Echo 3 get off to a rocketing start

2nd August 2013

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Baz, Katarina and Sasha from Echo 3 have taken some time out of their busy rocket stove-building schedule to tell you about their experience so far...

Quote 1bWe started our journey to the village of Mkange in Saadani National Park with a bumpy ride along one of Tanzania’s most challenging roads. Sixteen of us and a whole lot of kit squeezed into a small bus.

We finally arrived at what is to be our home for the next nineteen days. The local people gathered around to witness ‘the mzungos’ (the Swahili word for foreigners) unloading piles and piles of kit onto the area next to their school. We erected the tents, a difficult task in the hot sun, and then quickly dug the long drop toilet and set up the ‘shower’ so we could spend the rest of the day enjoying ourselves.

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 The local children are excited to see the new comers 

“It's so humbling to meet the children here - they have very little, but never fail to have a beaming white smile on their faces” - Baz

We are here to build rocket stoves for the local community. Currently they use the ‘3 stones method’ to cook, which is an open fire that uses a lot of wood. Not only are they inefficient but also expensive and bad for their health and the environment. Rocket stoves are cheaper to run, more efficient and a more healthier way (due to less smoke inhalation) for local people to cook.

Cow dung is an important ingredient when building rocket stoves. On the first day, we arranged for a blessing to take place, to reassure the farmers that we weren't cursing their cows by using this vital natural resource.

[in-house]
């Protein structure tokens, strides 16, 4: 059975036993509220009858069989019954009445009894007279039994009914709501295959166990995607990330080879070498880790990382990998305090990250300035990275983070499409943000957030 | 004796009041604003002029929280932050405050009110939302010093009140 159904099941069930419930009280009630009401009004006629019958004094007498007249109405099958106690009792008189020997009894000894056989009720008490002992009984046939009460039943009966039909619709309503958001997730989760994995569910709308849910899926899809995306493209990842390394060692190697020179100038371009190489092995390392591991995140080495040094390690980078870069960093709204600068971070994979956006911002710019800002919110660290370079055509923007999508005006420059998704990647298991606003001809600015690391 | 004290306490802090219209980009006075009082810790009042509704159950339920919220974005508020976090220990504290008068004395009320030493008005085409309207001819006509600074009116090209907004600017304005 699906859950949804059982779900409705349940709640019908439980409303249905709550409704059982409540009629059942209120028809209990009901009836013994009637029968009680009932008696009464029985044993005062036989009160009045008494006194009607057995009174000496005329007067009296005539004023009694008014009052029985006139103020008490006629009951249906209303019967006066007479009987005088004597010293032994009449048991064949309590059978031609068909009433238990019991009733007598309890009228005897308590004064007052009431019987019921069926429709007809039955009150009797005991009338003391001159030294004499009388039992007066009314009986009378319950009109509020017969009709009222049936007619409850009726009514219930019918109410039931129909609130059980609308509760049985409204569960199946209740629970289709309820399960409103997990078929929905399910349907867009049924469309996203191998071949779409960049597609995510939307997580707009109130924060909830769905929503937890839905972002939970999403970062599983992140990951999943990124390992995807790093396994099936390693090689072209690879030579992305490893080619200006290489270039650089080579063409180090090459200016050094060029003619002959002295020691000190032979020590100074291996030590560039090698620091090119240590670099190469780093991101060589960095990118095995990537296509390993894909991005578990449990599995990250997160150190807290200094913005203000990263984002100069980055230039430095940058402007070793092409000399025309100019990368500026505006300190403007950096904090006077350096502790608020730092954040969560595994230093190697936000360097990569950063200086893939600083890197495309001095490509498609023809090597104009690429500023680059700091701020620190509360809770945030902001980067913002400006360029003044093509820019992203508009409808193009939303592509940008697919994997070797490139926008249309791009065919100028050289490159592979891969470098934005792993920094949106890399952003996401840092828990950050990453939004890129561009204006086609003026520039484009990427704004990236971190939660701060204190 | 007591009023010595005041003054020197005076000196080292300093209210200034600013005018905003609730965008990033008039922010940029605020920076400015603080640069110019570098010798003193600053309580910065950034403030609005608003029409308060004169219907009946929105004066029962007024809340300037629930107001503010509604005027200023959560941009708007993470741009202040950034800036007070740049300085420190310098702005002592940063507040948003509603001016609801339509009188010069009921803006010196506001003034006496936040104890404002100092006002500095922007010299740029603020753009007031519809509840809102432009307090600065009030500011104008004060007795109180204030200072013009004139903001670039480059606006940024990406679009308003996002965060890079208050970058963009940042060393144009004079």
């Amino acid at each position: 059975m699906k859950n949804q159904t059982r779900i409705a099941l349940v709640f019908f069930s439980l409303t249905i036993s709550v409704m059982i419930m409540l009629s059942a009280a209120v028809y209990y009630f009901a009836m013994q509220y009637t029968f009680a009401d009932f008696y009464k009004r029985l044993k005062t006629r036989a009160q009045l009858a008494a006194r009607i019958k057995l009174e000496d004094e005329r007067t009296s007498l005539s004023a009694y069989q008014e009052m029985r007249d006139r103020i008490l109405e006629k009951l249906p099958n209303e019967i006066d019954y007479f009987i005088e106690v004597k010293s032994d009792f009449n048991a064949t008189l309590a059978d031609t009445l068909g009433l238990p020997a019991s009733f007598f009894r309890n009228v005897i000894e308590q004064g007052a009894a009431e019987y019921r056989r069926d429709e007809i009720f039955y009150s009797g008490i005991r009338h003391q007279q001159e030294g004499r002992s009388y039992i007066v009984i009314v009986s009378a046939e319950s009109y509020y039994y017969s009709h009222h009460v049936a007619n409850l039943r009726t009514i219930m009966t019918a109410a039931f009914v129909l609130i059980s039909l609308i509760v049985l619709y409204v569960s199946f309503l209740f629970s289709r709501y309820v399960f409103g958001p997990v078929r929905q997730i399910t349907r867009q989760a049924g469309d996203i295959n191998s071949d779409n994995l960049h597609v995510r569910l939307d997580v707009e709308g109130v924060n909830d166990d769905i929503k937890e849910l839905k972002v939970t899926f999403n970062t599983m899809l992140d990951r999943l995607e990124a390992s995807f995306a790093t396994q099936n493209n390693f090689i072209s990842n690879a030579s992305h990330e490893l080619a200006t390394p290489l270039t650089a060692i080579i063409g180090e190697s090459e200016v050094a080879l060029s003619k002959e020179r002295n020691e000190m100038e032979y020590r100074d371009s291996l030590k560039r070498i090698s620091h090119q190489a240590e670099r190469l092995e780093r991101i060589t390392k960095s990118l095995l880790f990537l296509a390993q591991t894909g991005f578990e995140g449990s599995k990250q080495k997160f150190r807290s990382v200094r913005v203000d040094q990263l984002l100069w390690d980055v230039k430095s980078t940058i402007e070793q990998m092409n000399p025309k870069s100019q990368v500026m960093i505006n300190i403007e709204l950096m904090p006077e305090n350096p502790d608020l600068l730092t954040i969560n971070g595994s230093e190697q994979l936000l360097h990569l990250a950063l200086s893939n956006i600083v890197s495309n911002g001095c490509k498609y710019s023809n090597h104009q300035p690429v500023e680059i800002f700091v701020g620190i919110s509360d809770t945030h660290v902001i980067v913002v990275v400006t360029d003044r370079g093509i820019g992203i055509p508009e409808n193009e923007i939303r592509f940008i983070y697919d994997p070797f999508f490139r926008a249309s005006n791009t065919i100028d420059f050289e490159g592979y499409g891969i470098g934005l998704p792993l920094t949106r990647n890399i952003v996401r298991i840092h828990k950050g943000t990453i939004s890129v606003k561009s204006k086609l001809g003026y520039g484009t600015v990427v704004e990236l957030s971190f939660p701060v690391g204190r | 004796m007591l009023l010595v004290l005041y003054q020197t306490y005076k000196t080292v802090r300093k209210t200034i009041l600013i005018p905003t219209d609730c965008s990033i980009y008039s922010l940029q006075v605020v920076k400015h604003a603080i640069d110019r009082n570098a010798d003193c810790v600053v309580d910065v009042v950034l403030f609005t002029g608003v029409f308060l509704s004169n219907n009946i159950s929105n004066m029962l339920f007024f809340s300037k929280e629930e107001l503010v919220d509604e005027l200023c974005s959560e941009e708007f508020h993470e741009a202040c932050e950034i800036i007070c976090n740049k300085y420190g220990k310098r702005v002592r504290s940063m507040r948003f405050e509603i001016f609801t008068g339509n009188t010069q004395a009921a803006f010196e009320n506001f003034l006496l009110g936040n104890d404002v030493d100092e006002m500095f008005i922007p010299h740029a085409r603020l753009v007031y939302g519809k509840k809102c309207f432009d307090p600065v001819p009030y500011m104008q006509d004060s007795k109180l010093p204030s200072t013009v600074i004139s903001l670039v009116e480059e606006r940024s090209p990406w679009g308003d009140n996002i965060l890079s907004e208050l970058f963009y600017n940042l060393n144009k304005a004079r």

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The venturers meet with the village elders to present the project.

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Anthony helps build the first stove in Mkange.

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The team finish the stove. 

“We have built three rocket stoves so far and are aiming for four per day, so around 47 in total. We are a bit behind schedule due to 'Tanzanian time' , which means people often arrive late!” - Tom 

Over the coming weeks, we also hope to work with the local school to help educate the children about sanitation using a ‘tippy tap’. This is a simple method easily used to improve hand hygiene.

Our first visit to the local school was primarily an introduction to the children, to tell them who we are and what we plan to do while here. We played a fun game of ‘head, shoulders, knees and toes’ to help them with their English, followed by a talk about rocket stoves.

We aim to build as many stoves as we can in the short period of time that we have, and we must also teach as many local people as possible how to build them and what they are all about, so that the project is sustainable. This is why spending time at the school and in the community is so important.

 

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The ventures explain the rocket stoves to the local school children.

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The Ventures teach a song to help the students to impove their English.

It’s been a challenge so far but we are loving every minute. By pushing ourselves out of our comfort zone we are learning so much more everyday, not only about the community around us and the environment we are living in, but also about ourselves.Quote 2b

We are looking forward to the challenges that lie ahead of us in the next few weeks.

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Gabriel, a village elder, welcomes us into his home.

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Baz meets another new comer to the village.

Thank you to Baz Le Seeleur, Katarina Pisani, Sasha Stannah and Tom Best for putting together this blog. Find out how the other Echo teams are getting on in the next blog.